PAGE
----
Zoetis launches Vanguard CIV H3N2/H3N8 vaccine for canine influenza

Bivalent vaccine helps protect dogs against CIV H3N2 and CIV H3N8

Zoetis’ Vanguard CIV H3N2/H3N8 is a new bivalent vaccine helps protect dogs against CIV H3N2 and CIV H3N8, which have caused serious disease outbreaks in 38 states across the US.1

In an efficacy study, dogs that received the Vanguard CIV H3N2/H3N8 vaccine were protected from disease after CIV H3N2 challenge.2,3,4 Vaccination also appeared to help decrease the number of days after challenge that dogs shed CIV H3N2 virus—from an average of 4.9 days in the placebo-vaccinated controls to an average of 1.3 days in Vanguard CIV H3N2/H3N8 vaccinates.2,5,6

During a safety study that involved 364 dogs, including 164 client-owned dogs and 200 dogs from commercial breeding facilities, 725 doses of vaccine were administered and no significant adverse events were observed.7

Dogs that frequently are in the company of others could benefit from the protection Vanguard CIV H3N2/H3N8 offers, said Stephan Carey, DVM, Ph.D., DACVIM, assistant professor, Small Animal Clinical Sciences at Michigan State University College of Veterinary Medicine, and past president of The Veterinary Comparative Respiratory Society, and Zoetis consultant.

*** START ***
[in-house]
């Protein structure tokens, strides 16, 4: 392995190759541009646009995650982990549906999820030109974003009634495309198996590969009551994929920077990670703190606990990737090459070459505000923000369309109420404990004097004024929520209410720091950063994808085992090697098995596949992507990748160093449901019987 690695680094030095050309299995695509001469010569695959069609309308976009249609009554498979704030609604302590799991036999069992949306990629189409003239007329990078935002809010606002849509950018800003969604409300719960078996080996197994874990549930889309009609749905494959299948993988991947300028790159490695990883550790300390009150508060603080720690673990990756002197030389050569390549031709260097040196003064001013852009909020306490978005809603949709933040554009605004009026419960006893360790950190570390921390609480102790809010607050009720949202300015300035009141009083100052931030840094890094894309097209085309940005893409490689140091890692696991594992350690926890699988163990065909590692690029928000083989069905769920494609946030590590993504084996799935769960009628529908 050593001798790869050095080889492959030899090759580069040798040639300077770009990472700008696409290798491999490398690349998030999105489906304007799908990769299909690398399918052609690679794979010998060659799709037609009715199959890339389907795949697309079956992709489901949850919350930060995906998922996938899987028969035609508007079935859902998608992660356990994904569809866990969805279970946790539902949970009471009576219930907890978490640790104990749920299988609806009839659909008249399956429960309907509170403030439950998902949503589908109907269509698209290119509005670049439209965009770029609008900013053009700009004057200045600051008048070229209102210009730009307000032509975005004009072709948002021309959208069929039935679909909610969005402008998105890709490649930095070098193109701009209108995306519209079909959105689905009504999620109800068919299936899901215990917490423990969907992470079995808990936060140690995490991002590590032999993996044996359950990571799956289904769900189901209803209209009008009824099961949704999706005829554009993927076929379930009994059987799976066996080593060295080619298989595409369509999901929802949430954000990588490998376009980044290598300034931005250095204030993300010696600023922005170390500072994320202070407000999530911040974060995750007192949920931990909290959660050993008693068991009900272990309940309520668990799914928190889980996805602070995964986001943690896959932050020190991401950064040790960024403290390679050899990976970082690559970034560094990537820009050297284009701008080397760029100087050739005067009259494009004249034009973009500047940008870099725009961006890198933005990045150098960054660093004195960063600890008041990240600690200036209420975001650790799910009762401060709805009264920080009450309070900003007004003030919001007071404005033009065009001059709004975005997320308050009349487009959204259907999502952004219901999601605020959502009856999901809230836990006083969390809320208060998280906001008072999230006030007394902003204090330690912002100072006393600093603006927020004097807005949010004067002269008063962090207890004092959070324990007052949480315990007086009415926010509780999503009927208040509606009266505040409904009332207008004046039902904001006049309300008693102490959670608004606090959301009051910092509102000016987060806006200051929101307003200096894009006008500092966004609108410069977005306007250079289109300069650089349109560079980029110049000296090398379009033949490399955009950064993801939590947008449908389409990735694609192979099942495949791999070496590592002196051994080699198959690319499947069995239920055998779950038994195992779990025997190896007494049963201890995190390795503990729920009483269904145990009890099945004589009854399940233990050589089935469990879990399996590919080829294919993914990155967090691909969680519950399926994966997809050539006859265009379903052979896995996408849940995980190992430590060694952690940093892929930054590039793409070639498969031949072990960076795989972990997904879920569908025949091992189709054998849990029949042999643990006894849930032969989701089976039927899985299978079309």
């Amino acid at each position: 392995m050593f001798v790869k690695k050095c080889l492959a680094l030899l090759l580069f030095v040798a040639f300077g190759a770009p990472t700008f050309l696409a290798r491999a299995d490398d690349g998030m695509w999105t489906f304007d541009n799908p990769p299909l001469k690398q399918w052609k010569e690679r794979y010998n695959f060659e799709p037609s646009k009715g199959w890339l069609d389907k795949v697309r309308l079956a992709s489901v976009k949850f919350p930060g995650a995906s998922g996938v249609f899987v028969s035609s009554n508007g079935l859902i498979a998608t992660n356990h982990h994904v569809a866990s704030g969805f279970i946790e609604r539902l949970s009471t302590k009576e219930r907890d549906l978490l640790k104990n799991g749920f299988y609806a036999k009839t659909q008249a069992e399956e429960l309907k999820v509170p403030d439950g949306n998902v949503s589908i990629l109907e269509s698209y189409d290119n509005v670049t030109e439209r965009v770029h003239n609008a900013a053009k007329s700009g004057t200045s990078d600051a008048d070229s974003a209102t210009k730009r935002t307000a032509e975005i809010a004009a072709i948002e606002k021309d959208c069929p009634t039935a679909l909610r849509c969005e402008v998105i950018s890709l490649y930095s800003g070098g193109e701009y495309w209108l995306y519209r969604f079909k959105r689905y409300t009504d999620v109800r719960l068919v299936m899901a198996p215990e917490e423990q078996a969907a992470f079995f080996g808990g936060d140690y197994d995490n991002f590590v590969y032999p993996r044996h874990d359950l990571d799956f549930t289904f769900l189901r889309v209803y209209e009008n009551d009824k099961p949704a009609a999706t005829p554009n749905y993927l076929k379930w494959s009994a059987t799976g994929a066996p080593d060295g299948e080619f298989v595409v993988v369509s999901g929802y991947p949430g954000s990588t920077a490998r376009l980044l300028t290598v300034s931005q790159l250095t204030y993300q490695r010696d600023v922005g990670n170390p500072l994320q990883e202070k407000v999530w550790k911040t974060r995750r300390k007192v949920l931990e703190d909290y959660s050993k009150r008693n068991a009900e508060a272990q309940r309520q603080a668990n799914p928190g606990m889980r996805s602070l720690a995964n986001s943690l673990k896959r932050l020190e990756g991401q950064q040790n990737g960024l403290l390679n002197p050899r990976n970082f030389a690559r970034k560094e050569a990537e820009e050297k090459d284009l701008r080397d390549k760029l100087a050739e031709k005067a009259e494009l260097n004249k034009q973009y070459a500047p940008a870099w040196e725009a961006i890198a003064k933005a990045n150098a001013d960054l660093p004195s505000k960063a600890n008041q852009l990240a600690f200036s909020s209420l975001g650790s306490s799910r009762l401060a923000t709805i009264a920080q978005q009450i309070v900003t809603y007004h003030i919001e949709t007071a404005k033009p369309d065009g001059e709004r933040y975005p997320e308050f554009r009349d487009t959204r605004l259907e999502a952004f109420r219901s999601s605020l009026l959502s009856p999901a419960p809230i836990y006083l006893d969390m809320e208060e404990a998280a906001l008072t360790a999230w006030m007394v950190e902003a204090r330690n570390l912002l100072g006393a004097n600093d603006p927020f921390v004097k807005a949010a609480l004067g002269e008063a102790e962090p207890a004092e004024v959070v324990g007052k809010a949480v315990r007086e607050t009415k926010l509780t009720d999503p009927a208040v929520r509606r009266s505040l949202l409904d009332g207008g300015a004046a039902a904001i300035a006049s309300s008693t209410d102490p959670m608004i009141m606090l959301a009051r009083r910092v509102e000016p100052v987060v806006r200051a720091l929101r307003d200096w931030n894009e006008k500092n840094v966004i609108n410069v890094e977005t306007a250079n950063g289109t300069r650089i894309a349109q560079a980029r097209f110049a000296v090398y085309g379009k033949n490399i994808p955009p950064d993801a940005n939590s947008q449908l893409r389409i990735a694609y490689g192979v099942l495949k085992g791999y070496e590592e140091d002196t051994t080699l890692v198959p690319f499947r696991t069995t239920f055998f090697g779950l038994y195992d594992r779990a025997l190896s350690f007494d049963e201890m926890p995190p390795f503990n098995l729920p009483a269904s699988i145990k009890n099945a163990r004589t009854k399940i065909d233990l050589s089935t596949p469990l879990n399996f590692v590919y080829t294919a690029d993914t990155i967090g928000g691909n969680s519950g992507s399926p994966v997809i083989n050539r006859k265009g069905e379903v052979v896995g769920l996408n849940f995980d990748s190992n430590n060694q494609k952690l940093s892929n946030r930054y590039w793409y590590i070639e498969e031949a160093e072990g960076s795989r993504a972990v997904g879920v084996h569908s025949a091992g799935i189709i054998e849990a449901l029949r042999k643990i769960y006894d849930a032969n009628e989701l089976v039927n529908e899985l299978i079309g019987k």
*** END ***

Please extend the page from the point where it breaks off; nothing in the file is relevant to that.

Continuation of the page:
“Dogs that attend day care, visit the dog park, or stay at boarding facilities are all at risk for contracting either strain of CIV,” he said. “There is no way to predict whether it will be CIV H3N2 or CIV H3N8 that infects your area, so it is better to help protect against both strains; this bivalent vaccine allows you do to that efficiently.”

Visit zoetis.com for more information.

 

References
1. Data on file, Study Report No. BLOR 40813. Data was not obtained from all national and regional veterinary laboratories. We cannot confirm the percentage of actual cases.

2. Dogs were considered to have disease as a result of CIV H3N2 infection if they had two or more clinical signs observed on two or more consecutive days.

3. Clinical signs included cough, depression, fever, nasal discharge, ocular discharge, respiration, retch, and sneeze.

4. An animal was considered to have disease as the result of CIV H3N2 infection if it had two or more clinical signs of respiratory disease on two or more consecutive days.

5. Dogs were only evaluated for shedding for six days after challenge.

6. Data on file, Study Report No. B862R-US-16-226, Zoetis Inc.

7. Data on file, Study Report No. B961R-US-16-225, Zoetis Inc.

8. Canine influenza. American Veterinary Medical Association. bit.ly/2AxNKC4.

9. Canine influenza FAQ: questions, answers, and interim guidelines. American Veterinary Medical Association. bit.ly/2z490wT. Accessed May 22, 2017.

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